Source: Practice Index
Practices have been deluged with record numbers of patients on the “worst” Monday on record, GPs warned last night.
Several prominent GPs reported on the numbers of patients calling their practices as the spread of viruses and fears about Group A Strep loaded pressure on services. The problems arose as the NHS had a day without strike action – with fears that this week’s strikes will aggravate pressure on practices and emergency departments.
Dr Rachel Ward, a GP in Berkshire who presents for the BBC, reported 1,400 calls yesterday, representing 8.5% of the practice list of more than 16,000. On Twitter, she reported: “There’s reports of nine hour waits in paeds A&E. (NHS) 111 GP callback lists with hundreds of people who won’t be called back. I fear my family getting ill right now!”
Dr Steve Taylor estimated, based on the GP reports, that three to six million people contacted practices yesterday – representing five to ten percent of the practice population. He said: “GPs are sinking under the increased demand for appointments yet still no support from NHS England.”
Dr Dave Triska, a former armed forces doctor working as a GP partner in the south-east, reported 366 requests from patients in a practice of 11,500 patients. At 15.42pm he reported “About to go past our previous single day record for patient requests,” adding “broken team, broken NHS”.
GP Dr Emma Nash reported: “Nearly 150 same-day requests today between two GPs. Inevitable drop in quality of interaction, bust a gut to ensue all were contacted and hopefully everyone safe. Can’t believe it’s come to this. Shocking. Even my robo-GP colleague found it tough and he’s invincible.”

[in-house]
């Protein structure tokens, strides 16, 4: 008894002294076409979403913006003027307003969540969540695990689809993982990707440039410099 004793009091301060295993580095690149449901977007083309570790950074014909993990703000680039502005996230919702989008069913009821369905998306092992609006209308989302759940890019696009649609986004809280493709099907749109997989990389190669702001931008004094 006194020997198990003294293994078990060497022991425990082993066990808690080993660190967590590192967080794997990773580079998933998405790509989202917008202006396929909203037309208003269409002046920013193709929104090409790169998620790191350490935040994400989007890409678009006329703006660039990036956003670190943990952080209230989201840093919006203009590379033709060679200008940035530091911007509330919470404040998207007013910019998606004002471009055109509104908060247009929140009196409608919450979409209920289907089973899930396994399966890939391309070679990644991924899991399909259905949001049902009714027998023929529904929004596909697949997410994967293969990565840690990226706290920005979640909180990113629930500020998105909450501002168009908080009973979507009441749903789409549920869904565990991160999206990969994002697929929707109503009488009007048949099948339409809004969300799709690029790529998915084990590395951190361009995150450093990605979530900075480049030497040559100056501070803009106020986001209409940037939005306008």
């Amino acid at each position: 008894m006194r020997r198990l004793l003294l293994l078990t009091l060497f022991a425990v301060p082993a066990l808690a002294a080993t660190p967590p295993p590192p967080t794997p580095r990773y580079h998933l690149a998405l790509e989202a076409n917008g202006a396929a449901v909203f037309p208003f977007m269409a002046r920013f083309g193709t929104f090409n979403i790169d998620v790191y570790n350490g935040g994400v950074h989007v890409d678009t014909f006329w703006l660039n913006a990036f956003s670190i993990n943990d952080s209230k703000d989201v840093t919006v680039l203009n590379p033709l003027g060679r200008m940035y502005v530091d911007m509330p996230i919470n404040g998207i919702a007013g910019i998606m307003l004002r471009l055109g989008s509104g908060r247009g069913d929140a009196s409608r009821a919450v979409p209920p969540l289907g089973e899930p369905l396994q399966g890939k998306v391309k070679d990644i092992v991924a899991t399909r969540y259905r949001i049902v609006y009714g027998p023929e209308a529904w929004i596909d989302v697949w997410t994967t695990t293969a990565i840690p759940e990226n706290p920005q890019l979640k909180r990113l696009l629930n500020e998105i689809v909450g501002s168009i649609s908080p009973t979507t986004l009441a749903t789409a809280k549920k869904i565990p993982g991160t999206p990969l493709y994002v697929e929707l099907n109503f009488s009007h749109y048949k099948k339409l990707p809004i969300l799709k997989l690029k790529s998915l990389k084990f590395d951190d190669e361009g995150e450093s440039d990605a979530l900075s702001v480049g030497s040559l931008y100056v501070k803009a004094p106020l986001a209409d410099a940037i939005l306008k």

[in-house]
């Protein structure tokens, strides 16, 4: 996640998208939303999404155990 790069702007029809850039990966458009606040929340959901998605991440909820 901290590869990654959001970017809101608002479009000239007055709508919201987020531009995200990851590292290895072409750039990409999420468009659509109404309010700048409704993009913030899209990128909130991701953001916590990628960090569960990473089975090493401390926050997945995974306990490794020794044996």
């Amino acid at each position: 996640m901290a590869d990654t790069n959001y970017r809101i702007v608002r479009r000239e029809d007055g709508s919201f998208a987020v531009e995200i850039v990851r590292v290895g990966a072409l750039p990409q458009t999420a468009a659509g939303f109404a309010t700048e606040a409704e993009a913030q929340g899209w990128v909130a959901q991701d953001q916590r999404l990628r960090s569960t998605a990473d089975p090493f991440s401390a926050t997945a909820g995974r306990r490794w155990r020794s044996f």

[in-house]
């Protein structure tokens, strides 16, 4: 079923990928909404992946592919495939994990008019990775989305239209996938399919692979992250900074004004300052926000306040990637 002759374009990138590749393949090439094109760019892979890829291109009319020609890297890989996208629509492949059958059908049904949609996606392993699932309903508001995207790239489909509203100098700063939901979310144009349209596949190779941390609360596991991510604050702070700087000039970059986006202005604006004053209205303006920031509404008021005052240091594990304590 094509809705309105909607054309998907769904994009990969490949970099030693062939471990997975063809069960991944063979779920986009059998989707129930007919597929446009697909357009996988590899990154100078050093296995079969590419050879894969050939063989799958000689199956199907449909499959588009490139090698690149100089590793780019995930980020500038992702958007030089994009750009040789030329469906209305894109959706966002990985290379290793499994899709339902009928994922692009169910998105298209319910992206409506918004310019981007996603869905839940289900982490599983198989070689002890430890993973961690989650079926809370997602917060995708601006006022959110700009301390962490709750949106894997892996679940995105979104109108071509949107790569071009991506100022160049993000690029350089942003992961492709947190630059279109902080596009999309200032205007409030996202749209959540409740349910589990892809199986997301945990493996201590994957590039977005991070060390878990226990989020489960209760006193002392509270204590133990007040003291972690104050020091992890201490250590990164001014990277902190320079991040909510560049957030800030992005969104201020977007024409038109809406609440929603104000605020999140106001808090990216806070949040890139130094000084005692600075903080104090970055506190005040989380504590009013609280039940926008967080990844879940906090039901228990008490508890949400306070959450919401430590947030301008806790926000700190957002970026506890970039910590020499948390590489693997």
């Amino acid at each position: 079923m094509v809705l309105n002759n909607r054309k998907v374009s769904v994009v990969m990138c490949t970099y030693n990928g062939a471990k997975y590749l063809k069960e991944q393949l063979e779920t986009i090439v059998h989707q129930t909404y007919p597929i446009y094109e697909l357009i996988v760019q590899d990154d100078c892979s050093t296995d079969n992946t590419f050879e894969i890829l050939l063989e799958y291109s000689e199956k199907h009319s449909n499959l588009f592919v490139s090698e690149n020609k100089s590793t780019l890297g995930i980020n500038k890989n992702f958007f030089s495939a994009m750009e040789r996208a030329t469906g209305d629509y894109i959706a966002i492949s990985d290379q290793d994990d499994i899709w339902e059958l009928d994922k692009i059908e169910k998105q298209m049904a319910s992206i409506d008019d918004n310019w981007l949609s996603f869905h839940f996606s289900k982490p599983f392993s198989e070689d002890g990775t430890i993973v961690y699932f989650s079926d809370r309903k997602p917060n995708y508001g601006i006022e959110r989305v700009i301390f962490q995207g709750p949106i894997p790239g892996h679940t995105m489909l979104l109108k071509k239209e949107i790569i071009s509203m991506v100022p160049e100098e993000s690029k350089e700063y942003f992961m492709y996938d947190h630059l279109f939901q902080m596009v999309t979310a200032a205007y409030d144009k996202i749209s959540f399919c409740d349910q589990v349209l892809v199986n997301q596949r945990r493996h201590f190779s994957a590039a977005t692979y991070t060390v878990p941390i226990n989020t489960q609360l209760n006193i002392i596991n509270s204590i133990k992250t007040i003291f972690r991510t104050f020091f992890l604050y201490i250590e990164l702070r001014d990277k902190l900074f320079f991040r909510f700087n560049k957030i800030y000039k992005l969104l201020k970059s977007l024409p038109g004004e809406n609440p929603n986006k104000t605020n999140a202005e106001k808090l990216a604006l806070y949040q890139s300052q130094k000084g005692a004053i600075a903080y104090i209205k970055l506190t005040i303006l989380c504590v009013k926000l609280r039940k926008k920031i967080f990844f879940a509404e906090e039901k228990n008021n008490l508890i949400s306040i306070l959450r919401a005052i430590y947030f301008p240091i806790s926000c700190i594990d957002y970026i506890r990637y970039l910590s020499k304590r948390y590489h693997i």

GP Dr Phil Williams reported: “Literally double the usual emergency appointments. Some really sick patients. Such a high burden of illness. Entirely predictable and predicted.”
Doctors and staff working in emergency medicine reported similar pressures. Consultant Dr Khurram Iftikhar, a doctor in Sheffield, tweeted: “Probably the worst Monday I’ve ever worked. 17 years in emergency medicine, 12 as a consultant.”
In Scotland, the Lothian local medical committee reported: “Multiple practices reporting record levels of demand. Please use services wisely.”
Dr Alan Stout, chair of the British Medical Association’s Northern Ireland GP committee, warned at the start of the day: “There will be significant delays and difficulties today in all practices. At midnight last night there were nearly 400 calls in Belfast alone to be returned (by 2 GPs on the red eye). Huge and unsafe pressure for those involved.”
Dr Becky Haines, a GP in Gateshead, reported: “Well today was a whole new level. Over one hundred patients on the same day triage screen by 11.30am (usually it’s 60 in a full day).”
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